New research examines trends in radiology journal publications relating to patient-centered care
New research reports that the number of articles within radiology journals designated as dealing with patient-centered care has increased substantially in recent years, although a very limited number of radiology journals have published multiple original research articles on the topic. The study, supported by research grants from the Harvey L. Neiman Health Policy Institute, is published online in the Journal of the American College of Radiology (JACR).
The researchers searched PubMed for articles in radiology journals for which the article's record referenced patient-centered/patient-centric care. A total of 115 articles in radiology journals were identified, including 40 original research articles. The number of articles annually ranged from zero to four from 2000 through 2008, five to nine from 2010 through 2012, 14 to 15 from 2013 through 2014, and 25 in 2015. Only four radiology journals had published more than one of the original research articles.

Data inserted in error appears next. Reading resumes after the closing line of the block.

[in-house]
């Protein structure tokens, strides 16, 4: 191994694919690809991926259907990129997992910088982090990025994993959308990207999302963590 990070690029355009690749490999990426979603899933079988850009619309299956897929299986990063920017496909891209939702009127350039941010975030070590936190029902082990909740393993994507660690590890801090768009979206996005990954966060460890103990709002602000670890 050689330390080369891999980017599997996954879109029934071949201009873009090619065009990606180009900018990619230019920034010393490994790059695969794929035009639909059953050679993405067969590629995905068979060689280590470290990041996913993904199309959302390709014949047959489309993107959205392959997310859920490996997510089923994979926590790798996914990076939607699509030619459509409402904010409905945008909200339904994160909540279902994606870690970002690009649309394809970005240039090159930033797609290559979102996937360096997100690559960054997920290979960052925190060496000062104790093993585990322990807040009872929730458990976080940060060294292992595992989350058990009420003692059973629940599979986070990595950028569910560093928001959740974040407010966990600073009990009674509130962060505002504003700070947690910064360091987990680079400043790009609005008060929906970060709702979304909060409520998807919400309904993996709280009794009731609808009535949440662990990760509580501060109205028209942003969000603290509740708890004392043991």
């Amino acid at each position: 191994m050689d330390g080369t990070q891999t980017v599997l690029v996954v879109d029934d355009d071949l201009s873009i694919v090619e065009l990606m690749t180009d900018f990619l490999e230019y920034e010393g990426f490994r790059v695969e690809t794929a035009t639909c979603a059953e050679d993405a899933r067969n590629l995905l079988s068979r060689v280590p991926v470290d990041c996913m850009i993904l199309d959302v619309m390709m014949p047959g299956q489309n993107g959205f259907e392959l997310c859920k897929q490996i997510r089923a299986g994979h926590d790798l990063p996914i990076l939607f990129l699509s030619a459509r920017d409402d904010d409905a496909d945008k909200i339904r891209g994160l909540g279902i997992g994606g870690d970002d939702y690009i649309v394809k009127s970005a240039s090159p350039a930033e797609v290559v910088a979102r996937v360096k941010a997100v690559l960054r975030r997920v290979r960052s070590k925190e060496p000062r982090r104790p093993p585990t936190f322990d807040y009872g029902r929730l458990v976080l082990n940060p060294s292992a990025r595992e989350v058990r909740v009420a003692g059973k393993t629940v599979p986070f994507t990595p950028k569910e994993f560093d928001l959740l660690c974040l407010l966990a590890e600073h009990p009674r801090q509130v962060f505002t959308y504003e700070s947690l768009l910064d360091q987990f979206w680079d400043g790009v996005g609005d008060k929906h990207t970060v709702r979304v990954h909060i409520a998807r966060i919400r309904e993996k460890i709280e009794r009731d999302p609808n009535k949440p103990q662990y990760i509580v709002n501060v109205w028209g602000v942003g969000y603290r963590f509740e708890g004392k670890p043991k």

"We found that the most common themes of those 40 articles were optimization of patients' access to reports and images; patients' experience in undergoing the examination; image evaluation; and radiologists meeting with patients," noted Andrew Rosenkrantz, MD, MPA, lead study author and a Neiman Institute affiliate research fellow. "We also found some of the studies dealt with less clearly patient-centric topics such as examination interpretation."
Rosenkrantz, an associate professor of radiology at NYU Langone Medical Center, added that one of the original research articles involved patients in educating trainees regarding patient-centered care. Otherwise, no original research article involved patients in system-level decisions regarding health care design and delivery.
"Including patients and families in what we do as radiologists is just the right thing to do. It enables better care for our patients and a better experience for them and their families. It's about a very different bottom line-engaging patients in their own care," said James V. Rawson, MD, FACR, a member of the Neiman Institute's advisory board and chair of radiology at the Medical College of Georgia at Augusta University. "Increased visibility of this important topic in our professional journals will help disseminate best practices."